(scroll below for links to other stories in this series)
Their voices came through the window before I saw them. Then I spotted their blue shirts with the white piping – like many of the other staff here wear – but their conversation ...
Though today they were much later than usual.
I looked at my computer screen and blocked their voices out, stopped up my ears with the music I’d heard last night from the church choir.
Once, just once, I wish Brian wasn’t so good at his job and would let them smoke their cigarettes closer to the vestry.
I shuddered as I pulled out the second drawer under my desk and placed my hand on the Bible resting inside. My fingers were light on the worn leather and I didn’t even say a prayer, I just … thought.
And wondered what It’s starting to grow over means.
I didn’t want to listen to their voices but they were there, on the other side of the open window, and I saw his face but I didn’t want to remember that either.
Closing the drawer, I twisted my wrist to look at my watch: two minutes and I could leave. I’ll have a salad roll, I thought. Which is what I have most days. The younger woman at the café makes the salad rolls. The older one forgets to put most of the salad in.
More laughter from outside. I moved the cursor to the bottom of the screen and with two clicks, logged out of my computer.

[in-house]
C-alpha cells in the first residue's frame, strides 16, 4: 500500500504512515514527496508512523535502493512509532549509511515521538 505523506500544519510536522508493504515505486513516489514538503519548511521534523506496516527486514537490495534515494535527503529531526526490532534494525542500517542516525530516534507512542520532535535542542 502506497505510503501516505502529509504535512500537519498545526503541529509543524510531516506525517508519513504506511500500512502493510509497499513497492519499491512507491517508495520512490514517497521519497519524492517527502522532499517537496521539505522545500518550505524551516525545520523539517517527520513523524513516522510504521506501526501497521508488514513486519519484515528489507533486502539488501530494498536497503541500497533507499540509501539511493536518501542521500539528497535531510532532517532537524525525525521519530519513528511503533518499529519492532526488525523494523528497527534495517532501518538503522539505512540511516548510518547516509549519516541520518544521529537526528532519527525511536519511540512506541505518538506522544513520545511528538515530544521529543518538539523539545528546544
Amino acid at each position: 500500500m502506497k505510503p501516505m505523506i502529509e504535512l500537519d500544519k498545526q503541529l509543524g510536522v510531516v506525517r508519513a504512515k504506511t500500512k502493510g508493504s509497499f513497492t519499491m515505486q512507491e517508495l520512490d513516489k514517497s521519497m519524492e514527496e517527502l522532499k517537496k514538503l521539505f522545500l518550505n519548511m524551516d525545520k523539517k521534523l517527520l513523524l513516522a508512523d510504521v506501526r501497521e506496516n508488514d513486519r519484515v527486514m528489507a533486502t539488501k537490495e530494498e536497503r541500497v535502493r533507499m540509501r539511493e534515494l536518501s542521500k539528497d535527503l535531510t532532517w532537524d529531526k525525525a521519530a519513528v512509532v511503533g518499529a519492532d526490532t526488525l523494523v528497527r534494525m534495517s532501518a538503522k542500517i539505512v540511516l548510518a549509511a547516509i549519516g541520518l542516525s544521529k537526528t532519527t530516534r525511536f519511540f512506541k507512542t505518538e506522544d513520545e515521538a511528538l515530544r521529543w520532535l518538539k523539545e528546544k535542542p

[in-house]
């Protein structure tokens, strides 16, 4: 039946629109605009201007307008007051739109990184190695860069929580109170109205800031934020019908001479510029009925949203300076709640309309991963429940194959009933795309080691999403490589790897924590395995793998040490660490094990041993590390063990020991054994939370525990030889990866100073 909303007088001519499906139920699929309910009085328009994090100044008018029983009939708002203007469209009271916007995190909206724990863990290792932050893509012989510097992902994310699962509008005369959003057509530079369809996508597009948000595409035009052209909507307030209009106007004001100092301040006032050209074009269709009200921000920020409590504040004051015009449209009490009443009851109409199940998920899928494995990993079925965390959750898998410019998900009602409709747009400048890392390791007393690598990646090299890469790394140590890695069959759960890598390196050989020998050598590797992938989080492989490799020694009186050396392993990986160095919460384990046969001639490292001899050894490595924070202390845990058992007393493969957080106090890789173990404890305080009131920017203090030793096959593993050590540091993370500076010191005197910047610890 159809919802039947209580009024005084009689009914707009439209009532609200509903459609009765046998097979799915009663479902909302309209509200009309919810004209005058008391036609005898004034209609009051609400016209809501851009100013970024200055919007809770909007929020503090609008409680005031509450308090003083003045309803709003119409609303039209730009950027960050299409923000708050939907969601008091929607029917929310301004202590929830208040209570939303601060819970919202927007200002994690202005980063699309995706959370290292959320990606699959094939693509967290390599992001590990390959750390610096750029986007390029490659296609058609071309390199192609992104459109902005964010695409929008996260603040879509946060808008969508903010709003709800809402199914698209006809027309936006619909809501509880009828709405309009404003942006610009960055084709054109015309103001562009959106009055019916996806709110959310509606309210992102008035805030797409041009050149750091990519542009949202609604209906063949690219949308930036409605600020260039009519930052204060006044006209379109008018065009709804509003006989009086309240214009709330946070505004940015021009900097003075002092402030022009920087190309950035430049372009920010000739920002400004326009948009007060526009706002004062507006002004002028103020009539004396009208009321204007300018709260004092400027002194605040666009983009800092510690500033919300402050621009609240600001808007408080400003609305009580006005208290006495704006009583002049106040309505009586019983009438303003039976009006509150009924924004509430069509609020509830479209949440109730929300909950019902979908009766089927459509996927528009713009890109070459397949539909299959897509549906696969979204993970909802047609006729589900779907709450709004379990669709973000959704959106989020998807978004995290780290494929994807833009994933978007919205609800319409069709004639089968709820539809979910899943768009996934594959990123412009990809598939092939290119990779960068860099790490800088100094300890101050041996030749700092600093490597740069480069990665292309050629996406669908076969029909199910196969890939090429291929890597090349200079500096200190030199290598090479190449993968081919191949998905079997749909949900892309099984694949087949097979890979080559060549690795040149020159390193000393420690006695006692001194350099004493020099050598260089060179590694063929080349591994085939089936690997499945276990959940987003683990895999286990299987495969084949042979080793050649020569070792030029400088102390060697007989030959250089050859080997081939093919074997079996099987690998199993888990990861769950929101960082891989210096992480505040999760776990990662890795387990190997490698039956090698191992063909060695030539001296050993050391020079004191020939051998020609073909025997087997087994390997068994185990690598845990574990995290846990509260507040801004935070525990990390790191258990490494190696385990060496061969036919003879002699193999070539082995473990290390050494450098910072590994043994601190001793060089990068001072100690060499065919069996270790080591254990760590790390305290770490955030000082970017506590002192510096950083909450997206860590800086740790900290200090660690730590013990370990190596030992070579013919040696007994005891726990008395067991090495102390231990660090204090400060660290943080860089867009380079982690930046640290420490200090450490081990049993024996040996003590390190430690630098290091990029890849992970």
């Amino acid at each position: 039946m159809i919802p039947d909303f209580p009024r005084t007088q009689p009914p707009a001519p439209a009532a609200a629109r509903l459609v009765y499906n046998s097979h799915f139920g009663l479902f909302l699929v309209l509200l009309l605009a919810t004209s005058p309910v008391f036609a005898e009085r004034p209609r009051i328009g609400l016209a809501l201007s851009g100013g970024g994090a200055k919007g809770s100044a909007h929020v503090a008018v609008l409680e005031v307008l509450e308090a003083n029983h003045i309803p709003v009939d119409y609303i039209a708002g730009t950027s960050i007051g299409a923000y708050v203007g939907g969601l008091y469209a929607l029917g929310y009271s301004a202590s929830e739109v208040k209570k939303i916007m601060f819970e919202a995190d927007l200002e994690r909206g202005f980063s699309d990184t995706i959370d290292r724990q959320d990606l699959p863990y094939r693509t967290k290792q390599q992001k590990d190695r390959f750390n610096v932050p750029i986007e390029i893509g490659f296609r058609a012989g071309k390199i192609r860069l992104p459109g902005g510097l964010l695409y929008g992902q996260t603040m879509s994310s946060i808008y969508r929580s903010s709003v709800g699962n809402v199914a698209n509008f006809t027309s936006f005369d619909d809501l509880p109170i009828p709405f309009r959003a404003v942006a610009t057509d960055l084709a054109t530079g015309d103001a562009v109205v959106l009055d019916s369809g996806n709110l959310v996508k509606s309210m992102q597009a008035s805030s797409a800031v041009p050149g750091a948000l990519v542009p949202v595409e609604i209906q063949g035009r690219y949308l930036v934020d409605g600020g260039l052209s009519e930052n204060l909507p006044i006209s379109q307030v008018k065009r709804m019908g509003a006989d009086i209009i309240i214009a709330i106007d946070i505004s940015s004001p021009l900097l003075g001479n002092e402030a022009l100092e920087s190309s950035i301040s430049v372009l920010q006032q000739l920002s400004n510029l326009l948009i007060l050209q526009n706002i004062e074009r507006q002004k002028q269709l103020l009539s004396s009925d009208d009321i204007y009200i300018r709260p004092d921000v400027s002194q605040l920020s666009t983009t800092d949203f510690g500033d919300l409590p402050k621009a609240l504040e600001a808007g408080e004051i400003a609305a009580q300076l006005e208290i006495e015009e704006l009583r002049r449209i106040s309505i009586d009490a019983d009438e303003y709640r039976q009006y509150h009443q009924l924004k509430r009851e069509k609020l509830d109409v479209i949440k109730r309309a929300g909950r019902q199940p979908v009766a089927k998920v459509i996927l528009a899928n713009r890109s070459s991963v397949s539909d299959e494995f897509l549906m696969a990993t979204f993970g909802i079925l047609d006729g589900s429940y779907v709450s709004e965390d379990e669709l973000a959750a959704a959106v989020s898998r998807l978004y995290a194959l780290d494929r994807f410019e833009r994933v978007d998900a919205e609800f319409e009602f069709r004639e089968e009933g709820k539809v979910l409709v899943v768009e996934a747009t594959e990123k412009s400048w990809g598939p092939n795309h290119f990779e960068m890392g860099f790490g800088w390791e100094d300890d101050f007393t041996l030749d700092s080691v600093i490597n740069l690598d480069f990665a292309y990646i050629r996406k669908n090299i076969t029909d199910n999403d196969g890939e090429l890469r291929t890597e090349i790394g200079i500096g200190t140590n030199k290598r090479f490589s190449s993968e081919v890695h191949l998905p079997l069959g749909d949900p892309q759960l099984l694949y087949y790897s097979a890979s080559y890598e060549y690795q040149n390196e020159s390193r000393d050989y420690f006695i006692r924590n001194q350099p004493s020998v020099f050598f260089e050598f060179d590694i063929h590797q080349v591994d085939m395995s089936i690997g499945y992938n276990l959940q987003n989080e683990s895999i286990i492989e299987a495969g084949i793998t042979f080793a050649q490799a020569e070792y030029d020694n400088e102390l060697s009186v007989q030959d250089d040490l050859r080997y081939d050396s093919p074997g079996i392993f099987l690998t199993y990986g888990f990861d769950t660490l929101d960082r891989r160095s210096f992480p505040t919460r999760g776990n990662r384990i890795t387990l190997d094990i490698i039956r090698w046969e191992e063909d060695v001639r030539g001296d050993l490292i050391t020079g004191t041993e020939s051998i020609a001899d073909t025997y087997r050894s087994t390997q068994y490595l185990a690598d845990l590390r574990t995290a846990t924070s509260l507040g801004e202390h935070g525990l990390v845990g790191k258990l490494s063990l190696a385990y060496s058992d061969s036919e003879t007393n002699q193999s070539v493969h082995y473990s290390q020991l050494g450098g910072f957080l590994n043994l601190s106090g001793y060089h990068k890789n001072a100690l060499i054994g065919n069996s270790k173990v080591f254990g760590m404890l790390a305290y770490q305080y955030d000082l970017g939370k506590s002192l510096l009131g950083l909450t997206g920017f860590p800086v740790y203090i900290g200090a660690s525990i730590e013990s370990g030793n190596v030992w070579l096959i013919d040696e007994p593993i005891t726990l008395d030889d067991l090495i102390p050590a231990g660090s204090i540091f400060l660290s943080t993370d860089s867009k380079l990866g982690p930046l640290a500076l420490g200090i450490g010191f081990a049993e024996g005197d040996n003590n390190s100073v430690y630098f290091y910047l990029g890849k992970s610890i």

These men make me think of my son and what he is doing in his life now and I don’t want to think of my son and the path he has chosen away from God.
I wondered if they know him and I pray, I pray they don’t.
Get my hole fucked so hard it’s gaping open but I’ve got a smile on my dial from arsehole to breakfast time.
I moved around my desk and threw the vertical blind aside. Bible verses filled my head but their talk had left the words clogged in my throat. So I just slammed the window shut.
They didn’t even turn to look.
Grabbing my bag and cardigan from the chair, I neatened my Wednesday blouse by pulling it down at the waist, smoothed my crucifix across the bustline, and straightened the collar. This blouse has tiny white cherries appliquéd on the collar points. I’m sure I’m the only one who has ever noticed them.
I pushed the slide next to my name across on the In Out board. I’m always the last to leave for lunch. Everyone else has finished it by the time I go.
Checking my reflection in the glass of the front door, I opened it to exit the building. I must add hair dye to my shopping list, I thought. And stepping out into the sun, wondered what drink would go best with my salad roll.
published 22 February 2013
click below for more stories in this series:
• Earlier (#2)
• Earlier Again (#3)